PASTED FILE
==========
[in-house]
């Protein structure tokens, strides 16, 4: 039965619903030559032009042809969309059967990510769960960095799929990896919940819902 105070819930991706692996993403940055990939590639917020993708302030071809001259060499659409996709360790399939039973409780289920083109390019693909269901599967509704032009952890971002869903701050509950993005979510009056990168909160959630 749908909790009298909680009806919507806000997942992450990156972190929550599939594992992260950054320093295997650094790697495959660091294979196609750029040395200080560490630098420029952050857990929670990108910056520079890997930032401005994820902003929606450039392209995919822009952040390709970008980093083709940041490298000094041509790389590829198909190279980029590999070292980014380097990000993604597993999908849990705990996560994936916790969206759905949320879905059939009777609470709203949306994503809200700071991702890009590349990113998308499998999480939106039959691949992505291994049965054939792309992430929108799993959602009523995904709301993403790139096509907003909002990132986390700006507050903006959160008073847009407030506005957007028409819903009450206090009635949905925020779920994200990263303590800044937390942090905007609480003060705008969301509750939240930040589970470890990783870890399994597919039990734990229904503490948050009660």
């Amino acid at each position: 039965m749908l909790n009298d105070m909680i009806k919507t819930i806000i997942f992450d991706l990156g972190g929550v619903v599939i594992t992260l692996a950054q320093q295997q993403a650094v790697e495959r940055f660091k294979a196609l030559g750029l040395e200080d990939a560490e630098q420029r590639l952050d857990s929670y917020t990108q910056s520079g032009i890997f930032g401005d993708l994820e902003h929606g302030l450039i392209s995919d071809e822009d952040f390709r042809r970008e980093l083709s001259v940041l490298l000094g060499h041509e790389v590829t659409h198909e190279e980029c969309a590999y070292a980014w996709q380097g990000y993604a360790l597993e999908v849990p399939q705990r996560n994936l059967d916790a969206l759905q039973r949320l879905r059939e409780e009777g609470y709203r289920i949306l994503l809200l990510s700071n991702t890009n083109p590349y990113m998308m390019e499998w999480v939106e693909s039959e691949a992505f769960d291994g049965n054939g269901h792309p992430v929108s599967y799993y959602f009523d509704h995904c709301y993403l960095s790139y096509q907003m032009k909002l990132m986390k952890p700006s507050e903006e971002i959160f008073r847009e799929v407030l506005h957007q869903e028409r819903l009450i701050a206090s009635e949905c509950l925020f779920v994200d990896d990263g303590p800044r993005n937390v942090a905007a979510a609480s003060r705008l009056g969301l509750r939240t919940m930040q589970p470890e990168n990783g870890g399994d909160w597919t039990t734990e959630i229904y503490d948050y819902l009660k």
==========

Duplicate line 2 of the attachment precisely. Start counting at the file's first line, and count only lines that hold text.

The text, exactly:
């Protein structure tokens, strides 16, 4: 039965619903030559032009042809969309059967990510769960960095799929990896919940819902 105070819930991706692996993403940055990939590639917020993708302030071809001259060499659409996709360790399939039973409780289920083109390019693909269901599967509704032009952890971002869903701050509950993005979510009056990168909160959630 749908909790009298909680009806919507806000997942992450990156972190929550599939594992992260950054320093295997650094790697495959660091294979196609750029040395200080560490630098420029952050857990929670990108910056520079890997930032401005994820902003929606450039392209995919822009952040390709970008980093083709940041490298000094041509790389590829198909190279980029590999070292980014380097990000993604597993999908849990705990996560994936916790969206759905949320879905059939009777609470709203949306994503809200700071991702890009590349990113998308499998999480939106039959691949992505291994049965054939792309992430929108799993959602009523995904709301993403790139096509907003909002990132986390700006507050903006959160008073847009407030506005957007028409819903009450206090009635949905925020779920994200990263303590800044937390942090905007609480003060705008969301509750939240930040589970470890990783870890399994597919039990734990229904503490948050009660």